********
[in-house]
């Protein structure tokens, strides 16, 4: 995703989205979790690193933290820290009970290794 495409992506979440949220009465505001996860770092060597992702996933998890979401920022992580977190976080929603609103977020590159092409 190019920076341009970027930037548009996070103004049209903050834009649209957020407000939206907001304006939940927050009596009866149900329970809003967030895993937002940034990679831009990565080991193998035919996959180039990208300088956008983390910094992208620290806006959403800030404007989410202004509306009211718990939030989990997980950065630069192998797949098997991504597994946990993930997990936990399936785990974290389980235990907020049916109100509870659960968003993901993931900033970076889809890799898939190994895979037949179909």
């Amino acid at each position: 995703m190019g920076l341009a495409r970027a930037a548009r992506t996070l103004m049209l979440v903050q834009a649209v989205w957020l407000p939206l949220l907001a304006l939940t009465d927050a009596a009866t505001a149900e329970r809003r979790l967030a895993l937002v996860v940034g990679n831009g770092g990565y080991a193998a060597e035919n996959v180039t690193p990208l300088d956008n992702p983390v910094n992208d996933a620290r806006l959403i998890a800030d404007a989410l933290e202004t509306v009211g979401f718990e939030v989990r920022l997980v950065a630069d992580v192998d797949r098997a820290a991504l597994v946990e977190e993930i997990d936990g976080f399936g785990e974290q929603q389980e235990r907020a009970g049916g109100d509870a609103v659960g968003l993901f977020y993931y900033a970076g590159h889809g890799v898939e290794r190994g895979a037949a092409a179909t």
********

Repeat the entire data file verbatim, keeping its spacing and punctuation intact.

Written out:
[in-house]
């Protein structure tokens, strides 16, 4: 995703989205979790690193933290820290009970290794 495409992506979440949220009465505001996860770092060597992702996933998890979401920022992580977190976080929603609103977020590159092409 190019920076341009970027930037548009996070103004049209903050834009649209957020407000939206907001304006939940927050009596009866149900329970809003967030895993937002940034990679831009990565080991193998035919996959180039990208300088956008983390910094992208620290806006959403800030404007989410202004509306009211718990939030989990997980950065630069192998797949098997991504597994946990993930997990936990399936785990974290389980235990907020049916109100509870659960968003993901993931900033970076889809890799898939190994895979037949179909």
């Amino acid at each position: 995703m190019g920076l341009a495409r970027a930037a548009r992506t996070l103004m049209l979440v903050q834009a649209v989205w957020l407000p939206l949220l907001a304006l939940t009465d927050a009596a009866t505001a149900e329970r809003r979790l967030a895993l937002v996860v940034g990679n831009g770092g990565y080991a193998a060597e035919n996959v180039t690193p990208l300088d956008n992702p983390v910094n992208d996933a620290r806006l959403i998890a800030d404007a989410l933290e202004t509306v009211g979401f718990e939030v989990r920022l997980v950065a630069d992580v192998d797949r098997a820290a991504l597994v946990e977190e993930i997990d936990g976080f399936g785990e974290q929603q389980e235990r907020a009970g049916g109100d509870a609103v659960g968003l993901f977020y993931y900033a970076g590159h889809g890799v898939e290794r190994g895979a037949a092409a179909t």